These scanners are really easy to use, you just squeeze the handle (where it says Halo), wave them over your pet’s chip, they beep when they’ve found it and display the temperature.

halo scanner
The Halo microchip scanner can read temperature sensing microchips. Plus they come in a range of colours! I only have white, black, pink and purple so far…

How to stop your dog getting heatstroke – according to science

Published by The Conversation on-line, 21.06.2017 Available here.

Summer is a great time to get out and about with your dog. But dogs don’t tolerate the heat as well as their owners. When people get hot they start to sweat, but dogs are only able to do this through the pads on their paws. Dogs instead rely on panting as their main method of cooling.

But panting can only control body temperature up to a point. As temperatures and humidity rise, panting is no longer able to cool the dog. This leads to an increased risk of heatstroke in dogs, which is potentially fatal. It’s worth remembering that it can take around two months for a dog to acclimatise to high temperatures so it is important not to become complacent.

What is heatstroke?

Like humans, dogs can develop heatstroke in two main ways. Environmental heatstroke occurs following exposure to high temperatures, the classic example being a dog left in a hot car. Exertional, or exercise-related, heatstroke occurs during or following exercise and can happen at any time of the year. Heatstroke happens when an animal is no longer able to cool itself and its body temperature can no longer be controlled. When the dog’s body temperature exceeds 40℃, irreversible changes start to happen such as brain damage and multiple organ failure.

Every year, there are numerous reports of dogs dying in hot cars. Cars can get hot surprisingly quickly with internal temperatures reaching 40℃ within just ten minutes of being parked in full sun. Simply exercising or playing in warmer weather can also lead to heatstroke in surprisingly short periods of time, just a ten minute walk could be too much. Dogs that are working or competing in hot conditions are also at risk, so making sure they are kept cool is key.

Certain factors put some dogs at a higher risk of heatstroke. Brachycephalic (short faced) breeds, such as pugs and boxers, are more likely to suffer, as are animals with respiratory disorders. Male dogs and those with darker coats also tend to get hotter in warm weather.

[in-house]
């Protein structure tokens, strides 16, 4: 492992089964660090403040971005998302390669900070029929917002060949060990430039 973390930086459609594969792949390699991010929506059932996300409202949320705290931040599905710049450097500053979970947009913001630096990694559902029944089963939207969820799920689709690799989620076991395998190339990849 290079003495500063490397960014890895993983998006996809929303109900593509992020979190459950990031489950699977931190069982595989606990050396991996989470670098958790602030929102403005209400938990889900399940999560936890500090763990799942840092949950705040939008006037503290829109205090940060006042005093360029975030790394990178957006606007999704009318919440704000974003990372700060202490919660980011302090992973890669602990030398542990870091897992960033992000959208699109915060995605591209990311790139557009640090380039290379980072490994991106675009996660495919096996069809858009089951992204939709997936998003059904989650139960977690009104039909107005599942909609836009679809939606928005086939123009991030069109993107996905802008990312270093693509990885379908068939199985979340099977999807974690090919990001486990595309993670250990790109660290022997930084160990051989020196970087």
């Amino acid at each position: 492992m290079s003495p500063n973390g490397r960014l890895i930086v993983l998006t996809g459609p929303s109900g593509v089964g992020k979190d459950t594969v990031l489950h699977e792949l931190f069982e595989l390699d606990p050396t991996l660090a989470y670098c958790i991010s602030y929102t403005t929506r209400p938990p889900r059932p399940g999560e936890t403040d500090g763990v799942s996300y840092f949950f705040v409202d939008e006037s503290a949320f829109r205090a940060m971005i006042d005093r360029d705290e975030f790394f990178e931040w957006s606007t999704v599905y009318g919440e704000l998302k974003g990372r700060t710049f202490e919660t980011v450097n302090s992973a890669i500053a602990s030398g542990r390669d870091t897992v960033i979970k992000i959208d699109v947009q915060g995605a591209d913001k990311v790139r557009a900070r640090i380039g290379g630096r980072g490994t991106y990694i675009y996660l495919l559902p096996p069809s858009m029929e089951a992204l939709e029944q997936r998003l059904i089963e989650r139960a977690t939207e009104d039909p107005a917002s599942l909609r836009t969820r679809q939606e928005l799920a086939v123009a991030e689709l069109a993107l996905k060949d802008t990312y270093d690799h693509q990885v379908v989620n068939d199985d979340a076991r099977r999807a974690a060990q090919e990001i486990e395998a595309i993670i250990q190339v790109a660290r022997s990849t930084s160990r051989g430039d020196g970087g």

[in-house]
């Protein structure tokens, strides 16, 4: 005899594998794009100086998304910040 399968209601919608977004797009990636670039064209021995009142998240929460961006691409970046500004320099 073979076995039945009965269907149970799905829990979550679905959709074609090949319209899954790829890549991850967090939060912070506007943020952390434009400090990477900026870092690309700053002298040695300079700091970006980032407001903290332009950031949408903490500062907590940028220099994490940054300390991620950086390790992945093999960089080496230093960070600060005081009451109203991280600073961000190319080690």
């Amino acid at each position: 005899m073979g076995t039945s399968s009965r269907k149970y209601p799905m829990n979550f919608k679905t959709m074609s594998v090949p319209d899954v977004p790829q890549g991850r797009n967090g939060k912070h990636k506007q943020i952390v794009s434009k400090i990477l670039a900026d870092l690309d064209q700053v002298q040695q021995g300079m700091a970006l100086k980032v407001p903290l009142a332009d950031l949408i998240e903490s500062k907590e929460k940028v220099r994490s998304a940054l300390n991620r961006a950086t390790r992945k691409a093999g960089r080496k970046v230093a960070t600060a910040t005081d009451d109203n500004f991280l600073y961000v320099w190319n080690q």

Reducing the risk

Access to cool water is key. Shutterstock

Don’t leave your dog in the car and never leave dogs unattended. Even in the shade, car temperatures can increase quickly and as the sun moves and shade disappears the internal car temperature will rapidly increase. Leaving windows partially open has little effect on car temperature. If you are stuck in traffic or travelling, have the air conditioning on to keep the car cool and make sure windows are shaded from direct sunlight. Ideally, leave your dog at home in hot weather.

Try to exercise your dog in the cooler parts of the day. Avoid any strenuous exercise in the heat. And make sure you supervise activity – your dog may not know when to stop. Instead of exercising in full sun, try brain games in the house or walking in the shade, such as woodland.

All dogs need access to cool water and shade to keep their temperature down. If your dog is unfit, obese or suffers from a respiratory disorder be particularly careful exercising in hot or humid conditions.

As the weather becomes more unpredictable, the risks of being unprepared increase. Even in winter, dogs can be at risk with temperatures getting warmer than expected. The continuing changeable weather also makes it challenging to acclimatise to the heat, making sudden, unseasonal hot spells even more dangerous.

Signs of heatstroke

Heatstroke can happen very quickly, starting with rapid breathing, lack of energy and decreased urine production. This can very quickly escalate to heavy panting, bulging eyes, and the tongue appearing excessively long and dark red. Collapse (leading to seizures or coma) and vomiting and/or diarrhoea can follow.

Both cooling your dog, and getting to the vet as quickly as possible are the two key ways to increase the chance of survival in heatstroke cases. Avoid using ice or very cold water as this can cause blood vessels on the skin surface to constrict and reduce effective cooling. It can also cause shivering which can create more heat from the muscles. Key areas to cool are the neck, abdomen and inner thighs with lukewarm water or water-soaked towels. It is important that you do not over cool your dog, as this can lead to shock – a lack of blood supply to vital organs – so using lukewarm water is important.